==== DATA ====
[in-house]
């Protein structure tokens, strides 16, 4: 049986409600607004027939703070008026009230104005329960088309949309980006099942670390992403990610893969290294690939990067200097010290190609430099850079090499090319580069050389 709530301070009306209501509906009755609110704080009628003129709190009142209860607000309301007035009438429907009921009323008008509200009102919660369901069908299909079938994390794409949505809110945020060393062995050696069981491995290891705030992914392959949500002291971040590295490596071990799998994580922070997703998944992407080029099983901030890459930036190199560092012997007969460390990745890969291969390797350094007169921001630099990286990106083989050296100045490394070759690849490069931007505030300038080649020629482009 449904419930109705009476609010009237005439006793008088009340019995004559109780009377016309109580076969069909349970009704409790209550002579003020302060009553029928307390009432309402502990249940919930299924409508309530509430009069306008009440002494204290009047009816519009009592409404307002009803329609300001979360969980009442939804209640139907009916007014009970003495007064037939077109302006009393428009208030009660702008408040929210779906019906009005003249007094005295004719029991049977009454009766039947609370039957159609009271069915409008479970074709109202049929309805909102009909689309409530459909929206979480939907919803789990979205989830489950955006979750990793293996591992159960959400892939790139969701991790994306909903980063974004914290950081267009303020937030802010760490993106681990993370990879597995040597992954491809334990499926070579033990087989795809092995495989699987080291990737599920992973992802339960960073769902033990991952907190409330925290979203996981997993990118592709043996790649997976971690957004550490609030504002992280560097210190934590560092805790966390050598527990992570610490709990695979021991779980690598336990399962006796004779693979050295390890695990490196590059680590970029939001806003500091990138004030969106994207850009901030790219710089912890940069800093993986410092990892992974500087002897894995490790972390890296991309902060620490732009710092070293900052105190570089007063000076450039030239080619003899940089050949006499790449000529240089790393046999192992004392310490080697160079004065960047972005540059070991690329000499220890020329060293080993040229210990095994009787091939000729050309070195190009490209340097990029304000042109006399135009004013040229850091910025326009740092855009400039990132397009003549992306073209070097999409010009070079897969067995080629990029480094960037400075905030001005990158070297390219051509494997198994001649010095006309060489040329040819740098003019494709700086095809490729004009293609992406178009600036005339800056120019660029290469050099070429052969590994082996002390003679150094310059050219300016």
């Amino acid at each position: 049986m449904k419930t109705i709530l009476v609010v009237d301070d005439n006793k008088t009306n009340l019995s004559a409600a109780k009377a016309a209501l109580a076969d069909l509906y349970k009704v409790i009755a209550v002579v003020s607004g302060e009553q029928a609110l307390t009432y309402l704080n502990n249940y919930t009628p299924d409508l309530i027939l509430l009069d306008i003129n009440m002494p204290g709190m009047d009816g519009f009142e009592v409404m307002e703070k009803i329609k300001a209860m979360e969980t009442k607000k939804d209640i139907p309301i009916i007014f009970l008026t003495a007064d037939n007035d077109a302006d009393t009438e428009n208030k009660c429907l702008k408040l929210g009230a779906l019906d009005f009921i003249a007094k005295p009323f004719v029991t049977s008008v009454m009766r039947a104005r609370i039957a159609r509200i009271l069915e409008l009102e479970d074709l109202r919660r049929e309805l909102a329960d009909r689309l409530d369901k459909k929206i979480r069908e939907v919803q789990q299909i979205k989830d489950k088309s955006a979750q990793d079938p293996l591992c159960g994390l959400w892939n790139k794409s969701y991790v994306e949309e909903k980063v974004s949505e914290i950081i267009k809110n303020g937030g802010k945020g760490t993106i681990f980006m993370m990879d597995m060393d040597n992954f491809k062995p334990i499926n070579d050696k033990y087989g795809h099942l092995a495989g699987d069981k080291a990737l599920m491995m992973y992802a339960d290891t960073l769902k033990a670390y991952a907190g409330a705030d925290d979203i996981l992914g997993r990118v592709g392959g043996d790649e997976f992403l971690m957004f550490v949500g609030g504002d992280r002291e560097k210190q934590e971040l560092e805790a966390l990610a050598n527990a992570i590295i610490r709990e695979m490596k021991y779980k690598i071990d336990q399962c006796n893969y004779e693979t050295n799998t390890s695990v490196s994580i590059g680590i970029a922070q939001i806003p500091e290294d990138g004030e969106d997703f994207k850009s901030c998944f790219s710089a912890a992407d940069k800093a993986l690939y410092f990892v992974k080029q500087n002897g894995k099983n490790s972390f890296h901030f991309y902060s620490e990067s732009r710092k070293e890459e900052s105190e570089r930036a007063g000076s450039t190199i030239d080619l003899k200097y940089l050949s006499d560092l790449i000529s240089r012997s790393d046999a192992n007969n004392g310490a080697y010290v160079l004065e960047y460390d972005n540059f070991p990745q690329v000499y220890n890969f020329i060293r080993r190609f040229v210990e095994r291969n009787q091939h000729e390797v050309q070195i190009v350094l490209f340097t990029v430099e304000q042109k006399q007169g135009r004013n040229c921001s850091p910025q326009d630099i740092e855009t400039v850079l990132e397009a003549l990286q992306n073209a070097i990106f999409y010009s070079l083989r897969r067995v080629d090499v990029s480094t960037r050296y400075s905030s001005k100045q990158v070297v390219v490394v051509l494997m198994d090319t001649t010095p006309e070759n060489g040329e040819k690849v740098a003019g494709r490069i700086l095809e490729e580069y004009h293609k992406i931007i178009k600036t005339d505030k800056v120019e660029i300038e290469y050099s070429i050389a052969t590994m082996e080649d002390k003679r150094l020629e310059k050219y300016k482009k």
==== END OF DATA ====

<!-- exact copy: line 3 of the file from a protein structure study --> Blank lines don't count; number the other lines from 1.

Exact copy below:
């Amino acid at each position: 049986m449904k419930t109705i709530l009476v609010v009237d301070d005439n006793k008088t009306n009340l019995s004559a409600a109780k009377a016309a209501l109580a076969d069909l509906y349970k009704v409790i009755a209550v002579v003020s607004g302060e009553q029928a609110l307390t009432y309402l704080n502990n249940y919930t009628p299924d409508l309530i027939l509430l009069d306008i003129n009440m002494p204290g709190m009047d009816g519009f009142e009592v409404m307002e703070k009803i329609k300001a209860m979360e969980t009442k607000k939804d209640i139907p309301i009916i007014f009970l008026t003495a007064d037939n007035d077109a302006d009393t009438e428009n208030k009660c429907l702008k408040l929210g009230a779906l019906d009005f009921i003249a007094k005295p009323f004719v029991t049977s008008v009454m009766r039947a104005r609370i039957a159609r509200i009271l069915e409008l009102e479970d074709l109202r919660r049929e309805l909102a329960d009909r689309l409530d369901k459909k929206i979480r069908e939907v919803q789990q299909i979205k989830d489950k088309s955006a979750q990793d079938p293996l591992c159960g994390l959400w892939n790139k794409s969701y991790v994306e949309e909903k980063v974004s949505e914290i950081i267009k809110n303020g937030g802010k945020g760490t993106i681990f980006m993370m990879d597995m060393d040597n992954f491809k062995p334990i499926n070579d050696k033990y087989g795809h099942l092995a495989g699987d069981k080291a990737l599920m491995m992973y992802a339960d290891t960073l769902k033990a670390y991952a907190g409330a705030d925290d979203i996981l992914g997993r990118v592709g392959g043996d790649e997976f992403l971690m957004f550490v949500g609030g504002d992280r002291e560097k210190q934590e971040l560092e805790a966390l990610a050598n527990a992570i590295i610490r709990e695979m490596k021991y779980k690598i071990d336990q399962c006796n893969y004779e693979t050295n799998t390890s695990v490196s994580i590059g680590i970029a922070q939001i806003p500091e290294d990138g004030e969106d997703f994207k850009s901030c998944f790219s710089a912890a992407d940069k800093a993986l690939y410092f990892v992974k080029q500087n002897g894995k099983n490790s972390f890296h901030f991309y902060s620490e990067s732009r710092k070293e890459e900052s105190e570089r930036a007063g000076s450039t190199i030239d080619l003899k200097y940089l050949s006499d560092l790449i000529s240089r012997s790393d046999a192992n007969n004392g310490a080697y010290v160079l004065e960047y460390d972005n540059f070991p990745q690329v000499y220890n890969f020329i060293r080993r190609f040229v210990e095994r291969n009787q091939h000729e390797v050309q070195i190009v350094l490209f340097t990029v430099e304000q042109k006399q007169g135009r004013n040229c921001s850091p910025q326009d630099i740092e855009t400039v850079l990132e397009a003549l990286q992306n073209a070097i990106f999409y010009s070079l083989r897969r067995v080629d090499v990029s480094t960037r050296y400075s905030s001005k100045q990158v070297v390219v490394v051509l494997m198994d090319t001649t010095p006309e070759n060489g040329e040819k690849v740098a003019g494709r490069i700086l095809e490729e580069y004009h293609k992406i931007i178009k600036t005339d505030k800056v120019e660029i300038e290469y050099s070429i050389a052969t590994m082996e080649d002390k003679r150094l020629e310059k050219y300016k482009k």